Too much information causes an “infodemic”

Many people want to understand the newest research on medicines that can prevent severe infection from COVID-19. However, it can be very difficult to know what is true and what is false information. Additionally, the science behind medical research changes with time. Sometimes, the large amount of available information can be overwhelming, also known as an “infodemic.” For patients, it is important to have access to accurate and easy-to-understand information about new therapies and COVID-19. For example, during the early days of the pandemic, there were lots of discussions and questions about using the drug, hydroxychloroquine, as a preventative treatment for COVID-19.

A free online guide with the latest research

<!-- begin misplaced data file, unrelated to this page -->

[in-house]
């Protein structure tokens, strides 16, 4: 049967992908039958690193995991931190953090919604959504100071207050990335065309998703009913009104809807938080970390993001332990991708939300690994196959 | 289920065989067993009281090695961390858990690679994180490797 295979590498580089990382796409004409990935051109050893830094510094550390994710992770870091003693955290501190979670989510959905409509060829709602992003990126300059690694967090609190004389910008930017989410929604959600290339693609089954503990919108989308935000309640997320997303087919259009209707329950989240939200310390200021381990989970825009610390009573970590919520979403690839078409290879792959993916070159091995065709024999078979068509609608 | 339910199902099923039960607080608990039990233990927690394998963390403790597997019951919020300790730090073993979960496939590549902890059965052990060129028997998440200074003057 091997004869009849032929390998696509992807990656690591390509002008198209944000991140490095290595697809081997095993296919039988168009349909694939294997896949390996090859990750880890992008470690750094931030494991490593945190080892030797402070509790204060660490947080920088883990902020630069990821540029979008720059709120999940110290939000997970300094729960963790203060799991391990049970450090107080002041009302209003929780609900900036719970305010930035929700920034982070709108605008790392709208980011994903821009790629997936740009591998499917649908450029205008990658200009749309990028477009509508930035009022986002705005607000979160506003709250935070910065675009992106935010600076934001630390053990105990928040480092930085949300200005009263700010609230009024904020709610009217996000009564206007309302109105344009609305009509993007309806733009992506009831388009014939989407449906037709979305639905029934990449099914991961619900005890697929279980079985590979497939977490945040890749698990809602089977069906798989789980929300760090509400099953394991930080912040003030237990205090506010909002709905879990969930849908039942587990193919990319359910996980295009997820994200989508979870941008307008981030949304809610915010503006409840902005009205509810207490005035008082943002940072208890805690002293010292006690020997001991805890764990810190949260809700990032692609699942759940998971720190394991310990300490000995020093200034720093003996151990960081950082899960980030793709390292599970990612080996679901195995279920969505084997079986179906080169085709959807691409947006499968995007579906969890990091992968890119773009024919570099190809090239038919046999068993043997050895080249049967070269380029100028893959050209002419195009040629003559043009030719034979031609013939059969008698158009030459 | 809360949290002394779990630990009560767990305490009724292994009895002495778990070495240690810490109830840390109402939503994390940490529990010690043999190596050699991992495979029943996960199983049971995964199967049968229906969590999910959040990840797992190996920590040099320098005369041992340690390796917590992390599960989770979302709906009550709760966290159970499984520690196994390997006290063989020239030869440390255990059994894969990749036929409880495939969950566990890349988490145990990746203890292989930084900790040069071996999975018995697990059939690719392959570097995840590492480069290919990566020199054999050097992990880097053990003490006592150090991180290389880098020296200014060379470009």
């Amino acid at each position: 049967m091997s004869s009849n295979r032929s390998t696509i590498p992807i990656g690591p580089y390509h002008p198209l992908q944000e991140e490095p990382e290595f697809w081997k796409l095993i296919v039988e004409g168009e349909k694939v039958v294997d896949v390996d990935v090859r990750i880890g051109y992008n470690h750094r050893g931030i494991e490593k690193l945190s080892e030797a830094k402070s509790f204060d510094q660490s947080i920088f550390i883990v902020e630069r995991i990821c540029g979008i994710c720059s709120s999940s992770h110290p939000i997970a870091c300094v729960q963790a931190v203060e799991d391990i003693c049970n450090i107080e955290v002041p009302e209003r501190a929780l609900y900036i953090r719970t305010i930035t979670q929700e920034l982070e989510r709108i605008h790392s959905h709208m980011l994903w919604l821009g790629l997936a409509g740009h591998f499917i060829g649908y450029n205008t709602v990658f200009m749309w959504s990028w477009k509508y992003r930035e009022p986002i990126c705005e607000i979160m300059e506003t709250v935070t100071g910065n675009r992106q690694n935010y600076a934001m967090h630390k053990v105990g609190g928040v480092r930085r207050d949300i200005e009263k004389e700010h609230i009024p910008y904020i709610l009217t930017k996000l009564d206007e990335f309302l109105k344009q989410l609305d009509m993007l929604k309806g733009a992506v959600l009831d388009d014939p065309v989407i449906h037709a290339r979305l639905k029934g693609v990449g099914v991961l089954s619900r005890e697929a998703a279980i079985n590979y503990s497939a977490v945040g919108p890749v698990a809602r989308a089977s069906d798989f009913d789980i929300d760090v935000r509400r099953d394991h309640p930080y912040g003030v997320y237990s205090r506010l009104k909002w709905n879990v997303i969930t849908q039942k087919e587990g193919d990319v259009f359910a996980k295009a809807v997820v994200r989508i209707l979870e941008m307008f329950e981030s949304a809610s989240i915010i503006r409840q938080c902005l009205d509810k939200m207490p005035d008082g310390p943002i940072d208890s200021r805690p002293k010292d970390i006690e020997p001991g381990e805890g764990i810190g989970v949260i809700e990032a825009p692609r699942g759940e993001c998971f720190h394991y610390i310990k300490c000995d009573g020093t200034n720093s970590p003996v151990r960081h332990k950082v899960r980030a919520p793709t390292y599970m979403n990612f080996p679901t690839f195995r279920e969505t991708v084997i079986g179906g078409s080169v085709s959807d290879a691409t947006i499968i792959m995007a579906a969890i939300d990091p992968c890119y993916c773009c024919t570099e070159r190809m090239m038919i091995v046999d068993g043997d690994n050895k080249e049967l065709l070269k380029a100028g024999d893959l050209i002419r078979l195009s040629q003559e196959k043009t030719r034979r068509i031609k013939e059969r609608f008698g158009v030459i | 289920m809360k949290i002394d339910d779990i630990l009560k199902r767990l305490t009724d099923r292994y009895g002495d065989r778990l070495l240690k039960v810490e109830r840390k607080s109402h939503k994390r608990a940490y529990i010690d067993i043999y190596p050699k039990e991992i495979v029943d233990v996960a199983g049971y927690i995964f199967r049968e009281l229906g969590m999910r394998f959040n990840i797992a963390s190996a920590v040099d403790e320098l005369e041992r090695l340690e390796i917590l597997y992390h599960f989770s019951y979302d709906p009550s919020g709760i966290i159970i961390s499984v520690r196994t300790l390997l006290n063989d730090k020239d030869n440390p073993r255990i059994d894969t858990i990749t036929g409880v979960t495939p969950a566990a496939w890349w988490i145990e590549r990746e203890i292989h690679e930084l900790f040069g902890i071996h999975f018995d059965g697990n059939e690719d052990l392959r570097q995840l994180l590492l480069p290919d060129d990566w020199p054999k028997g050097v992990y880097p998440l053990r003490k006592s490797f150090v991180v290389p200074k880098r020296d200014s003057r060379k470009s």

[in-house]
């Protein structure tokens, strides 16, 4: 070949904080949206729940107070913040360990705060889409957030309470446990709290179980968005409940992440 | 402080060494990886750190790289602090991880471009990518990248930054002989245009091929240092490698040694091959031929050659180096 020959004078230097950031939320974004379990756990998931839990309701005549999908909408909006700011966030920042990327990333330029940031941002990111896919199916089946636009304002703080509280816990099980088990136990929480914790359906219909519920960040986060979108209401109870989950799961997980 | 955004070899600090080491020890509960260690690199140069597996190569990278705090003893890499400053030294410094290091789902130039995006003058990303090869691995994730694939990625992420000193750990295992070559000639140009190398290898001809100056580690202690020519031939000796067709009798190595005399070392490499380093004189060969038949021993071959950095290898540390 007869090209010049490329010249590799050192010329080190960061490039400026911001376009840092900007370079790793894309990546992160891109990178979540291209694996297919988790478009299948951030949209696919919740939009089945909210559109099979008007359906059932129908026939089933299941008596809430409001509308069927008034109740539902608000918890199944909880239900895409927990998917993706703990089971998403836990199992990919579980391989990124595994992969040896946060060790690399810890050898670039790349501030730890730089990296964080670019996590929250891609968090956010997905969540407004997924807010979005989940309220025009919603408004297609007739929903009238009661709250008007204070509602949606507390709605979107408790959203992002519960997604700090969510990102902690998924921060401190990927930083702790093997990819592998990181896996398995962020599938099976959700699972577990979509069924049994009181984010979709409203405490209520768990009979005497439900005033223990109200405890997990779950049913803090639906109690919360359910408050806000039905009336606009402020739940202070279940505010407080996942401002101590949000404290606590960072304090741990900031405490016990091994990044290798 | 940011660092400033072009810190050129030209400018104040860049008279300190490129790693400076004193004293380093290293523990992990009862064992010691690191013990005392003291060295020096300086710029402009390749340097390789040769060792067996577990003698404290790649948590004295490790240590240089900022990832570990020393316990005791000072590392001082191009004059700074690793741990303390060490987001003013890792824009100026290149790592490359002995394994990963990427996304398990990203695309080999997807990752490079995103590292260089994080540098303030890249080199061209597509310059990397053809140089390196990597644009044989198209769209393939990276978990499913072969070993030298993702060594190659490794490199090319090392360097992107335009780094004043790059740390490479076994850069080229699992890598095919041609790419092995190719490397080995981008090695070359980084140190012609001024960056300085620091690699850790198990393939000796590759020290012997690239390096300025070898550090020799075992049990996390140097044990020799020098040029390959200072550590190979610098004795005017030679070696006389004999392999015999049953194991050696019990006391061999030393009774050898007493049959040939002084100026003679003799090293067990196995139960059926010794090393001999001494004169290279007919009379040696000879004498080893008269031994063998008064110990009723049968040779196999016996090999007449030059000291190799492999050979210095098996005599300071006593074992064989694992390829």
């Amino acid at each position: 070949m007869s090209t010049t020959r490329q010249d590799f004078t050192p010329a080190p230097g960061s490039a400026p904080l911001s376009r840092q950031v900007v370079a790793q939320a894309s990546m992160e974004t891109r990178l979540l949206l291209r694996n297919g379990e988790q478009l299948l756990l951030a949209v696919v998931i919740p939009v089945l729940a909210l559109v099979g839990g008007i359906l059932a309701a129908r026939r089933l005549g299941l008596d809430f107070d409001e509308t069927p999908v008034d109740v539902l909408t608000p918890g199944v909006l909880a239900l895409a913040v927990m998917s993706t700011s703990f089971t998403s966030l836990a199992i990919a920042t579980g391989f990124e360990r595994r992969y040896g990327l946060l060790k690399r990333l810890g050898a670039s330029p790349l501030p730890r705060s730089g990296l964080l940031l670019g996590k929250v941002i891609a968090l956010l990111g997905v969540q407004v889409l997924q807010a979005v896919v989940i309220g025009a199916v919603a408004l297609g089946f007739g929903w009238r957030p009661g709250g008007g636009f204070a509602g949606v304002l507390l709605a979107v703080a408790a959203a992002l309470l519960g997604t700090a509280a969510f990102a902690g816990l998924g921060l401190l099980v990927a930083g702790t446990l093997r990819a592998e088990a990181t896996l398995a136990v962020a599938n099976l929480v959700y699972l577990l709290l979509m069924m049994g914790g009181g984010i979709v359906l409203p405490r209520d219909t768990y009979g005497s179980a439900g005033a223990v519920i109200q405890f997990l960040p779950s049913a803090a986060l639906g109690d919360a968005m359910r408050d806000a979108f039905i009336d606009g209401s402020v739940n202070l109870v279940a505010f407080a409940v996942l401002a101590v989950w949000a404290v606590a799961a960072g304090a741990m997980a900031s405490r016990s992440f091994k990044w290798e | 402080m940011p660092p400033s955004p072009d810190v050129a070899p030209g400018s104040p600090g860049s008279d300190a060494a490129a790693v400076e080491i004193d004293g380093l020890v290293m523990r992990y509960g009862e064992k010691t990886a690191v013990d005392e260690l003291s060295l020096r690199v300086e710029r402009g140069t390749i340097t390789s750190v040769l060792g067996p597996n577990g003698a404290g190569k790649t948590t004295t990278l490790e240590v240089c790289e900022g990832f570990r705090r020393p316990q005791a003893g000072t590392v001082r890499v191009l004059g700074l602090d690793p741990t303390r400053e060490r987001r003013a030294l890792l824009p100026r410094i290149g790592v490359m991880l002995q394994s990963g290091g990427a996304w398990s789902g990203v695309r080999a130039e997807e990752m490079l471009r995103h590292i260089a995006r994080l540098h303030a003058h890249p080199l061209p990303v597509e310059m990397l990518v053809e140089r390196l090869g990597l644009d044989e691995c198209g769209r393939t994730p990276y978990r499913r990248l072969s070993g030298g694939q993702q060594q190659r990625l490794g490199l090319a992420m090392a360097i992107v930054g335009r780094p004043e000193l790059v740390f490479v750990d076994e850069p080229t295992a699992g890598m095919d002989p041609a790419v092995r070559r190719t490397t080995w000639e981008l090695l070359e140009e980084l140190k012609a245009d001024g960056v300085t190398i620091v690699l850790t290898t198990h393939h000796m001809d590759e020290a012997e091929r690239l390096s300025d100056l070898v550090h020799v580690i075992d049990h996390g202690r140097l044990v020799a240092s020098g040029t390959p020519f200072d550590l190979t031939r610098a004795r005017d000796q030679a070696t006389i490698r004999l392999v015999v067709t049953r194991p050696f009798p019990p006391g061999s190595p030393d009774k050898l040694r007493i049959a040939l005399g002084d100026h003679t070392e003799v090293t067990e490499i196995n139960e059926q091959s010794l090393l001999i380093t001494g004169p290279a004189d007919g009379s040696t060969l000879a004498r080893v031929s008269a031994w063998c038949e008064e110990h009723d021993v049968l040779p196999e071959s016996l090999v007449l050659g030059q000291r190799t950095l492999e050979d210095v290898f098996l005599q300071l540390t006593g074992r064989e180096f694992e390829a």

The World Health Organization (WHO) created a free resource summarizing the latest research on COVID-19 treatments. It is updated regularly, similar to our own online resource at The first version of this guide focuses on the evidence for hydroxychloroquine. The WHO expert panel strongly advises against use of hydroxychloroquine to prevent COVID-19. Future updates will discuss other drugs being investigated for their role in preventing COVID-19. The researchers who create this online resource include experts, doctors, patients, and a specialist in ethics. The panel also includes four patients who have had COVID-19. Their perspectives were crucial in considering the values and preferences associated with hydroxychloroquine.


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